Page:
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Alpha Lipoic Acid: What You Need to Know


Alpha Lipoic Acid at Work in Your Body
Alpha Lipoic Acid at Work in Your Body

­AL­A is a fatty acid both produced by the body and absorbed from the foods you eat. When it binds to certain proteins, ALA plays an important role in our metabolism -- namely the Krebs cycle, the body's main process for converting carbohydrates into energy. And unlike other antioxidants, ALA is both water and fat soluble, enabling it to work throughout the body. That's why it's found in varying concentrations in all your muscles and internal organs [source: Larsen].

Your body typically produces enough ALA for its role in creating energy. But when there's an excess in your system, ALA does not bind to protein and acts as an antioxidant. When in this "free" state, ALA deactivates a wide variety of free radicals, such as heavy metals, circulating through your body. It may also help regenerate other antioxidants like Vitamin C and Vitamin E to fight more free radicals [source: Berkeley Wellness Letter].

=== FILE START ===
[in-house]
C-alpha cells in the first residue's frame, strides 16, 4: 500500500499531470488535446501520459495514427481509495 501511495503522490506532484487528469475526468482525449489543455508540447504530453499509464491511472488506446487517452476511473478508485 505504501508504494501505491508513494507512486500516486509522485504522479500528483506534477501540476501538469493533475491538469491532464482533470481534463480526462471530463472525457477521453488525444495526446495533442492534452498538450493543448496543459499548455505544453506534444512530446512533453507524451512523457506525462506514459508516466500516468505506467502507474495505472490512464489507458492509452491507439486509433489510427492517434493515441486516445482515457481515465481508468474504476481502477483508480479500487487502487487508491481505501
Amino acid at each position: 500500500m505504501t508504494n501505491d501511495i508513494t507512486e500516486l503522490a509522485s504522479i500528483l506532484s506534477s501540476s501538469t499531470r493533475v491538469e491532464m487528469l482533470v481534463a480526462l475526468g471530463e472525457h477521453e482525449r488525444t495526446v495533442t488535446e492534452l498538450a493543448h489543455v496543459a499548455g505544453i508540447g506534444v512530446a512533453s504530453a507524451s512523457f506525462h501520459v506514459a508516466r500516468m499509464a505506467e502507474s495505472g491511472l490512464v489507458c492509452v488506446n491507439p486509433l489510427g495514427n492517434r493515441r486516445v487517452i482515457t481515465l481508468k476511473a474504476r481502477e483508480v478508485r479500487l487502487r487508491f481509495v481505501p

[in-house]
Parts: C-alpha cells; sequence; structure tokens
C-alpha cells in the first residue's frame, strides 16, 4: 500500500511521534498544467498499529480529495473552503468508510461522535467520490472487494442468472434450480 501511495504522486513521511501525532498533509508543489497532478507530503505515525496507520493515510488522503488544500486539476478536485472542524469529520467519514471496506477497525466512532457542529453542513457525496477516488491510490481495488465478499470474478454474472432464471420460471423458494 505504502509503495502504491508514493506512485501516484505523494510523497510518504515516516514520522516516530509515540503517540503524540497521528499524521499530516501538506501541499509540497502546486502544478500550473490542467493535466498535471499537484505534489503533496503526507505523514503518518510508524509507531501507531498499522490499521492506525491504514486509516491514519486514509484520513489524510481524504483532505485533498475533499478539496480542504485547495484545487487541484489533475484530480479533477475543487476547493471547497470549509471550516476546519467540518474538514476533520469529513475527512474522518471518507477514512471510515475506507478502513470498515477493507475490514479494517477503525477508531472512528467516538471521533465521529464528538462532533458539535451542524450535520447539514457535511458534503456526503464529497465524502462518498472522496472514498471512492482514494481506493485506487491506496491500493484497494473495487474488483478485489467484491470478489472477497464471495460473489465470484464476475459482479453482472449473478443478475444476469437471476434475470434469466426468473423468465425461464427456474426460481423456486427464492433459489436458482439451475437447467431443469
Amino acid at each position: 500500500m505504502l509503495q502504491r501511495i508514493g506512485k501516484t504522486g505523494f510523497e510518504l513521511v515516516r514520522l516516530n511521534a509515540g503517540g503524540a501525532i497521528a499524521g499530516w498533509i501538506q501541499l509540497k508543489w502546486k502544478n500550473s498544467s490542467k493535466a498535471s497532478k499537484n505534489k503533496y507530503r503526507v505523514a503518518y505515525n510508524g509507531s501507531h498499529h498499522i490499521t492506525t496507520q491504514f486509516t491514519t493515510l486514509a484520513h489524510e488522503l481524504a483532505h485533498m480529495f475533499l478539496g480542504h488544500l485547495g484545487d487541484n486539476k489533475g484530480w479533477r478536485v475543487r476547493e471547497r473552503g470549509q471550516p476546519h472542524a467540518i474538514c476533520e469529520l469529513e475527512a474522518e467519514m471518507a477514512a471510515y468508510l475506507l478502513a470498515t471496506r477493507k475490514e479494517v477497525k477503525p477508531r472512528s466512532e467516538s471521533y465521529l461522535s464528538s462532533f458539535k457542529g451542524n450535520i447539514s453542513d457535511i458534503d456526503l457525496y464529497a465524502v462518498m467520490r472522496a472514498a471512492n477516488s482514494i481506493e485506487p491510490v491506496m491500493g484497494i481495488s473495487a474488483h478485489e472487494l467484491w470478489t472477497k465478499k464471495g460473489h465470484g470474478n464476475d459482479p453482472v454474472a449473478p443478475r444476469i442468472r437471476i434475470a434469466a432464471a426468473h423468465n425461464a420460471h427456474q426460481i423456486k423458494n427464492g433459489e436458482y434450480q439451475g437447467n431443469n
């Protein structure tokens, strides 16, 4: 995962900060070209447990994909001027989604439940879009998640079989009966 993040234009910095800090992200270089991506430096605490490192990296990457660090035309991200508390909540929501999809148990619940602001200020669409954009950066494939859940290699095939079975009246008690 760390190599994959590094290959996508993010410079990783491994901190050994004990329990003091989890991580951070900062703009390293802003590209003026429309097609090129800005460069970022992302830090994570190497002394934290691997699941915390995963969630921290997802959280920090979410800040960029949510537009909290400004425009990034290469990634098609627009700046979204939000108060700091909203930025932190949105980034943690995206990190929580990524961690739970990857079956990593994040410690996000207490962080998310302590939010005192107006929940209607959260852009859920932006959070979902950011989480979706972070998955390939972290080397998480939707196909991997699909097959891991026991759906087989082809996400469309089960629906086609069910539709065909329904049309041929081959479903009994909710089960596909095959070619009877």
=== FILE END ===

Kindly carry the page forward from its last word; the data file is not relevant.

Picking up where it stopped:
Because we produce less ALA as we age, some researchers believe that taking a supplement may help slow the aging process. ALA, combined with acetyl-L-carnitine, has been touted as an anti-aging and vitality supplement [source: National Toxicology Program]. To learn more about the benefits of Alpha Lipoic Acid, read on.